Yet, in the absence of a larger claim to occupation, a seal say or an eel, I fancy I may call it my own.

What is that you say? You consider a rock pool not the safest place for an octopus to reside.

On the contrary! Note the abundance of nook and crevasse; perfect for containing a body soft as an over-ripe fruit. A fluid body, lithe and unencumbered by meddlesome bones.

You disagree? Claim a soft body can be disadvantage, in the presence of, say, a spear.

Oh, I see, you have one there.

Ah, yes, and here it is. You brandish it before you like a toasting fork over hot coals.  

Yes, yes, that is close enough; I assure you, I see your point.

Perhaps that is the downfall, after all, of a rock pool – no immediate means of escape.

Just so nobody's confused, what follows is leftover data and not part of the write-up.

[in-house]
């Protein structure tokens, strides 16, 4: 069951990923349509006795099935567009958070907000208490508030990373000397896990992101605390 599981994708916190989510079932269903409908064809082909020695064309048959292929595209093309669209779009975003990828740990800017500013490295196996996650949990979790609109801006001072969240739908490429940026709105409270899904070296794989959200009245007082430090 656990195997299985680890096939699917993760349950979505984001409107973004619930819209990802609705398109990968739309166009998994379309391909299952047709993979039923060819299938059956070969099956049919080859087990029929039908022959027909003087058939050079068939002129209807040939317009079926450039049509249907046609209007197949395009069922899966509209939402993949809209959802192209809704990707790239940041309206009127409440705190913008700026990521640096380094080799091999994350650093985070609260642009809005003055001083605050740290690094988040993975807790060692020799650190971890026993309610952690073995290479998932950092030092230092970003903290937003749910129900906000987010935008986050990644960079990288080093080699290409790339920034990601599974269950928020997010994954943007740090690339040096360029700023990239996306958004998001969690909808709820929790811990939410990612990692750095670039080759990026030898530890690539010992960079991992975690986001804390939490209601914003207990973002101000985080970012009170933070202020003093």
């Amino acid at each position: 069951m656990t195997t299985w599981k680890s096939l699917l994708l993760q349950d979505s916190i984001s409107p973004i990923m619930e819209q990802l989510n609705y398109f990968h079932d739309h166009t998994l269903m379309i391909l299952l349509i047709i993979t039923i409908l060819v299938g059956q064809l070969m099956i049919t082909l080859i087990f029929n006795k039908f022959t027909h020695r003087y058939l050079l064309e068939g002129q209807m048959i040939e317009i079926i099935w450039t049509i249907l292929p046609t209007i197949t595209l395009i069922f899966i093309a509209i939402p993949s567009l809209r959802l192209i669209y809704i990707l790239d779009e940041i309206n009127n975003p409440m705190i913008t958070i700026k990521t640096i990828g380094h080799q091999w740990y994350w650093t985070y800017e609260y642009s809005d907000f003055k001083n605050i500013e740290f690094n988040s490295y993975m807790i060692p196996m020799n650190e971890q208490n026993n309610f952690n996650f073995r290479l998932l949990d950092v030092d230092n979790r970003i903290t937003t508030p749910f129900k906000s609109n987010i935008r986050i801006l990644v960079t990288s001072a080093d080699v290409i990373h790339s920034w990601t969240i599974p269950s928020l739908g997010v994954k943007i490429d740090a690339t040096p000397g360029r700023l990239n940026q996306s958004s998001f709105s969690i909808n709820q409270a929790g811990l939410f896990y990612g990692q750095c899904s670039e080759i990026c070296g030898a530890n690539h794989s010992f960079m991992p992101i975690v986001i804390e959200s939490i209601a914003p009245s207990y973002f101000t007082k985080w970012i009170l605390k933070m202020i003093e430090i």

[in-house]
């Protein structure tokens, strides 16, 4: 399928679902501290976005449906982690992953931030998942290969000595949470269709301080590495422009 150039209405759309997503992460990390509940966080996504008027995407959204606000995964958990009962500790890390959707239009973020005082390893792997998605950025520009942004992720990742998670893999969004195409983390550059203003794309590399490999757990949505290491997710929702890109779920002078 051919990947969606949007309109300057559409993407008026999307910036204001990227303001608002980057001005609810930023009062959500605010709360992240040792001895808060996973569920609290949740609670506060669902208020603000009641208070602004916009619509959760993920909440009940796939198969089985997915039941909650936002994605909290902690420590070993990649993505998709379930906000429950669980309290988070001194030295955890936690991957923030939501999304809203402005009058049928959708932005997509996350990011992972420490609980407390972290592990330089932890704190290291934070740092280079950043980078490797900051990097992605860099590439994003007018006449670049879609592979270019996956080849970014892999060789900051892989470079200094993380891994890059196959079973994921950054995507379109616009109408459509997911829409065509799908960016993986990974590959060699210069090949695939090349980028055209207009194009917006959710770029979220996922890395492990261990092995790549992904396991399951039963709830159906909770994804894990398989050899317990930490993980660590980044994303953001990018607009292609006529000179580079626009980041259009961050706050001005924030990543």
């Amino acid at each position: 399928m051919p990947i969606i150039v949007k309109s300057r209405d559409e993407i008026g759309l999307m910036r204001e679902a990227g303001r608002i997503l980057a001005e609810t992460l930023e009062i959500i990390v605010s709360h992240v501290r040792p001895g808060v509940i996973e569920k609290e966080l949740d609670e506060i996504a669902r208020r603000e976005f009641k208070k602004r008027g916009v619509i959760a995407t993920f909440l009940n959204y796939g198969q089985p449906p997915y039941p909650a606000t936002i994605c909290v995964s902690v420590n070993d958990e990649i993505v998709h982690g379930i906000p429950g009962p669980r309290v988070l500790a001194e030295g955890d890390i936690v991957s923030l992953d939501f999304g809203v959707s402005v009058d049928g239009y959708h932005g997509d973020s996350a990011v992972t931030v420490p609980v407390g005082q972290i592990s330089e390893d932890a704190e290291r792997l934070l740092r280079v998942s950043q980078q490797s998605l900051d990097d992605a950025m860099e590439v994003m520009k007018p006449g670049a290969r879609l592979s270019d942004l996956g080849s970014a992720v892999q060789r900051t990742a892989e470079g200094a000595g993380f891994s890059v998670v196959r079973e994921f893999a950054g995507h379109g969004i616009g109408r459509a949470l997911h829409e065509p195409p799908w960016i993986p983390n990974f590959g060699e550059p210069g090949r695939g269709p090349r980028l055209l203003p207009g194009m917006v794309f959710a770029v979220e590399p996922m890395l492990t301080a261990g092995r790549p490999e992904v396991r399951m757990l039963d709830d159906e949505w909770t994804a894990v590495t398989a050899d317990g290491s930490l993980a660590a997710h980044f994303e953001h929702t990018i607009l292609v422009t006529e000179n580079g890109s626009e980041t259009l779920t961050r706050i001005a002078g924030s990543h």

Although containment can, itself, be offset by the proximity of the sea.

Yes, that’s right, the sea.

We are, after all, talking of a temporary inland outpost; the connection to the mother water remains.

You snigger, yet I would not expect you to understand, land lubber as you are, with your parcels and packages of tidily allotted ground. With the sea we take a broader view: connection rather than fence. Pool to sea to tributary, animal to animal, it is all as one.

Take, for example, my large friend here.

 Where? There. See there, where he rears behind you

Yes, indeed, he is an orca. Note the black and white warrior markings, the musculature of the sides.

Good idea, drop the spear, you’ll find it serves you little use now.

Now then, as I was saying…

So here I am, an octopus in a rock pool.       

Tuesday, 30 August 2016

Junior fiction finalists: New Zealand Children's Book awards 2016

A photo from the 2016 New Zealand Children's Book Awards ceremony, held at Circa Theatre in Wellington on 8 August 2016.